Under contract on the Spain property
Plus more photos, renovation plans, money transfer troubles, stress, and the future
Greetings from Mexico—last week, I emailed a signed purchase agreement on the fixer-upper in Cornudella de Montsant and transferred 5,000 euros to my real estate agent in Reus, Spain, where it’ll be held in his bank account as an escrow.
He is now acting as my agent, the seller’s agent, and the escrow holder. In the U.S., this would be illegal in a lot of states, and I’d have a lot of reservations if he weren’t the father of a close friend. If it were a stranger, I’d have already paid an English-speaking lawyer in Barcelona to look over everything for me. But, as it is, my real estate agent and I spent Thanksgiving together, drank copious amounts of Vermouth together. I even hosted him for a few nights at my house in New Hampshire when he came to visit his son.
Still, it’s been more stressful than I’d hoped. Buying a house always is.
First, there is the time difference, with me in Baja, Mexico, and him in Barcelona (+8 hours, but who’s counting?). Then there is the language barrier. He speaks about as good English as I speak Spanish, which is to say marginally decent. Let’s just say Google translate has been my friend the past few weeks as we’ve been texting back and forth about the details.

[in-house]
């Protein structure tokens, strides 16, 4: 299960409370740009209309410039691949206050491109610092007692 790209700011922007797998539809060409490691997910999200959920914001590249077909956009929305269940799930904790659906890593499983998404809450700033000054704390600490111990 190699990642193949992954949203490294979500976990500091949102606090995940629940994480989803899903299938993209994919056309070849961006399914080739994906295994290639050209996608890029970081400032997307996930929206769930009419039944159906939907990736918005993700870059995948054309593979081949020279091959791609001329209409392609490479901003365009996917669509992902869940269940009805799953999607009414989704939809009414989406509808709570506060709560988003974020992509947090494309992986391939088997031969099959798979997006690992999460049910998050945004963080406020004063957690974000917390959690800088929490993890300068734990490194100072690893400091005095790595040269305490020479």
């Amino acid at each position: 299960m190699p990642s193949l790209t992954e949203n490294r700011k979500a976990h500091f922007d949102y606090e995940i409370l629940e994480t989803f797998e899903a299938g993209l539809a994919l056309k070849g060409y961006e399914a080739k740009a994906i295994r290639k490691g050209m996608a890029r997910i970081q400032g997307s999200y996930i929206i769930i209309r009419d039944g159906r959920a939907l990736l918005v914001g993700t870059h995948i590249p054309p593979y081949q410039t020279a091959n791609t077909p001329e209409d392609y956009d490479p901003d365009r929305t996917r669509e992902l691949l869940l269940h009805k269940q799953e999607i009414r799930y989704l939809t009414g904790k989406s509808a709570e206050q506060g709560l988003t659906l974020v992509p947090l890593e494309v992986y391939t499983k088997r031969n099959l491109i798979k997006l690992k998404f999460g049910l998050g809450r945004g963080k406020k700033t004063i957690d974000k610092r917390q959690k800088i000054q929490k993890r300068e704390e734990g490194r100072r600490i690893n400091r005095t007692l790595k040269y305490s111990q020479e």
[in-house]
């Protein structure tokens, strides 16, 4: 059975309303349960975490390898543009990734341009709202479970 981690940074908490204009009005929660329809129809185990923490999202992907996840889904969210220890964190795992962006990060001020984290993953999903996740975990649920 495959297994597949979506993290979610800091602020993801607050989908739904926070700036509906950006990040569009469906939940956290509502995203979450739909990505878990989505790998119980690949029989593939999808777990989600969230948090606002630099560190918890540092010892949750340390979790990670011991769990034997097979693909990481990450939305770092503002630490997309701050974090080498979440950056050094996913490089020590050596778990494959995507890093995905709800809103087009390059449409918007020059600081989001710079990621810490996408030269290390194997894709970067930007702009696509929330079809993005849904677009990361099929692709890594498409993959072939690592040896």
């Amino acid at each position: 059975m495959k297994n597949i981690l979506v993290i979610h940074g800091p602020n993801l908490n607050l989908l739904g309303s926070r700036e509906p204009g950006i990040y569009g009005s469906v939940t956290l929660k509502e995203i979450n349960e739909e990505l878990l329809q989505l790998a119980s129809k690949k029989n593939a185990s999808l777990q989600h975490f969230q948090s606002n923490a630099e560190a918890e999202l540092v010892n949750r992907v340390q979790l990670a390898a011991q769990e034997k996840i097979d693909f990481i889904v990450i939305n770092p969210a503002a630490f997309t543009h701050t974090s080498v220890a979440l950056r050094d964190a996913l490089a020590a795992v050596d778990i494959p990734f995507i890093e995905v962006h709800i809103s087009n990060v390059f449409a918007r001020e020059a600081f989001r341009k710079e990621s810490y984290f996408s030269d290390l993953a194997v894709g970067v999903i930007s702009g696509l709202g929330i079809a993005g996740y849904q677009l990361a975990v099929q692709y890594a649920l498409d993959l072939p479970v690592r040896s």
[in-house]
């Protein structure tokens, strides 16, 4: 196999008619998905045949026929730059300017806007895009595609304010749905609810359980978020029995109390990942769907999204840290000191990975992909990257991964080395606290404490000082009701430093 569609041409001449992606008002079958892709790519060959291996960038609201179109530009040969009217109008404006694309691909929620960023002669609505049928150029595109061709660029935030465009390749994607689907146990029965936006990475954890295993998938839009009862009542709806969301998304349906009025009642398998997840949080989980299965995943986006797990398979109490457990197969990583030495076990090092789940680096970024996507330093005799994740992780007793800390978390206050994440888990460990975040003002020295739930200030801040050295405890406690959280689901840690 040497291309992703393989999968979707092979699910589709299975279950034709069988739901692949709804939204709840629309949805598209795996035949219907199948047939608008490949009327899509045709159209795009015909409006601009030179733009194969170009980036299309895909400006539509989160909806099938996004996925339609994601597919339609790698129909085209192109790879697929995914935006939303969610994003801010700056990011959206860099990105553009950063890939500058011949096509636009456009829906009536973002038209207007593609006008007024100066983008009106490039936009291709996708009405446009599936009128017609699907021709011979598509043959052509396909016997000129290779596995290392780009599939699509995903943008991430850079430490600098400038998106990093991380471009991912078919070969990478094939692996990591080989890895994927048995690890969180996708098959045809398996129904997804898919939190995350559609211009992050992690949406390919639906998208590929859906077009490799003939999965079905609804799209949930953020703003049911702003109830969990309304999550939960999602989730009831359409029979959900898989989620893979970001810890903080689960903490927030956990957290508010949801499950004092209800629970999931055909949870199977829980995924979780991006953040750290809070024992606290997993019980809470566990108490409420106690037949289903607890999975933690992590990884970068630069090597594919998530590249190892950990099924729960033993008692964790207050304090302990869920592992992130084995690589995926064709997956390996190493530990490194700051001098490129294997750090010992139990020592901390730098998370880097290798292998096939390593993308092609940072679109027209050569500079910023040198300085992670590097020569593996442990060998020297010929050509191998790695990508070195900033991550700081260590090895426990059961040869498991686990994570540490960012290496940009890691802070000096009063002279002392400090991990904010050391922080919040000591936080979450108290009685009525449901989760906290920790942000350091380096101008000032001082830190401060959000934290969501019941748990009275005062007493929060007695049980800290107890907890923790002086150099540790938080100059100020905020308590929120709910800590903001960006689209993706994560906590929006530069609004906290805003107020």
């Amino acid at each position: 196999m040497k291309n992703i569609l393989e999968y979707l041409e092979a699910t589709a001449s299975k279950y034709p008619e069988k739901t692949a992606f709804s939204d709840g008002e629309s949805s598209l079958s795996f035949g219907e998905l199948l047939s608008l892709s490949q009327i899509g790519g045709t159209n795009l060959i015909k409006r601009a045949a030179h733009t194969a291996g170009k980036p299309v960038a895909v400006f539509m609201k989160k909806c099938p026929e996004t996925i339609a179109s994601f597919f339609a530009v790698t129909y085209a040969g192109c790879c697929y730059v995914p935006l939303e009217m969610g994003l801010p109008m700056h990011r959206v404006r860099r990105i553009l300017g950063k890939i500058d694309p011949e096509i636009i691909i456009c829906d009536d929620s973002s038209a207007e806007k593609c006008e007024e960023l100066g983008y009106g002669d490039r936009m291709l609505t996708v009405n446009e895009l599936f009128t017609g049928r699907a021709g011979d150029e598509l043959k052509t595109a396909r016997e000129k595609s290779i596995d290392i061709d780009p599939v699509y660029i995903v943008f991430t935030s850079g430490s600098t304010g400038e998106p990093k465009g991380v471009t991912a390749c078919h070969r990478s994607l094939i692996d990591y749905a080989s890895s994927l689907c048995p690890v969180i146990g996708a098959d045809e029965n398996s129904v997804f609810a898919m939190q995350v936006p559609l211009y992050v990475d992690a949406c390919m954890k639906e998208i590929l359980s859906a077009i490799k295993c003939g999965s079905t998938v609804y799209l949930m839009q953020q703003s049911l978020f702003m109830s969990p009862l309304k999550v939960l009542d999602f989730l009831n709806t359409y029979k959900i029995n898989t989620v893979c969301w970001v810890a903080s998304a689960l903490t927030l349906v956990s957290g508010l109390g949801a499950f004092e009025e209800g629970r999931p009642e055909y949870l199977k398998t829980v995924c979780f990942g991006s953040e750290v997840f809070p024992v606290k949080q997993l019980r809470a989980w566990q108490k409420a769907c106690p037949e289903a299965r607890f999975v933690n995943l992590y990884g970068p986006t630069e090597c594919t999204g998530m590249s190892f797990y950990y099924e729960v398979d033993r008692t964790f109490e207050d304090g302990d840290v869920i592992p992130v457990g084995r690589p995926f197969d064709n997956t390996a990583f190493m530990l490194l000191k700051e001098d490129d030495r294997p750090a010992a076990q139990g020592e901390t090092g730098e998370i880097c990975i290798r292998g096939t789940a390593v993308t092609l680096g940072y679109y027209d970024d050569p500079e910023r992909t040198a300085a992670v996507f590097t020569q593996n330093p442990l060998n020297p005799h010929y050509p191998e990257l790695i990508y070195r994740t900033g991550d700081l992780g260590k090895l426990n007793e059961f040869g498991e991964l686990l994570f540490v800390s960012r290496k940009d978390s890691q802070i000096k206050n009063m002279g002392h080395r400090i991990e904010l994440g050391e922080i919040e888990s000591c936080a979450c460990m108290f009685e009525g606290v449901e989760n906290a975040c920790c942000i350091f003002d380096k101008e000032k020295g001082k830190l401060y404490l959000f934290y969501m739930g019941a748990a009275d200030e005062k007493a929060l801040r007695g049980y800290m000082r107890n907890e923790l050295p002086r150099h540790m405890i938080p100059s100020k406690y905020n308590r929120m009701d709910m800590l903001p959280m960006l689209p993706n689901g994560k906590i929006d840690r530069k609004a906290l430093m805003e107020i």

Then, there is a kind of unspecified cultural difference. But this is hard to pin down. At one point I fired off a nervous question, something about what was taking so long—and he wrote back, tranquillo… todo bien—calm down, all is well. Things just seem to take longer over there, and I’m still getting used to doing business on Spanish time.
Right now, the main stress is how to get the money to close on the purchase into the correct bank account. I’m paying cash for the property—total sale price €43,000 plus impuestos—but moving it all into the right account and getting an international wire transfer set up is easier said than done when out of the country, what with daily and monthly limits on mobile deposits and various other quirks.
Thankfully, en route to Barcelona to close on the purchase next month, I’ll have some time in New York to actually walk into a Wells Fargo and get it all sorted. Still, I’ll only have a few days for all the money to get moved, cleared, and a transfer set up.
But things are moving. It’s all happening.
If I can close on the property next month, that’ll leave me some time before the Summer to get the architects and contractors started on the structural parts of the renovation that I won’t be able to do myself. It all feels just slightly overwhelming, which is just where I want to be—in deep, but not quite over my head, at least I don’t think.
So, what will this renovation entail? Let’s dive in—many photos to share below!
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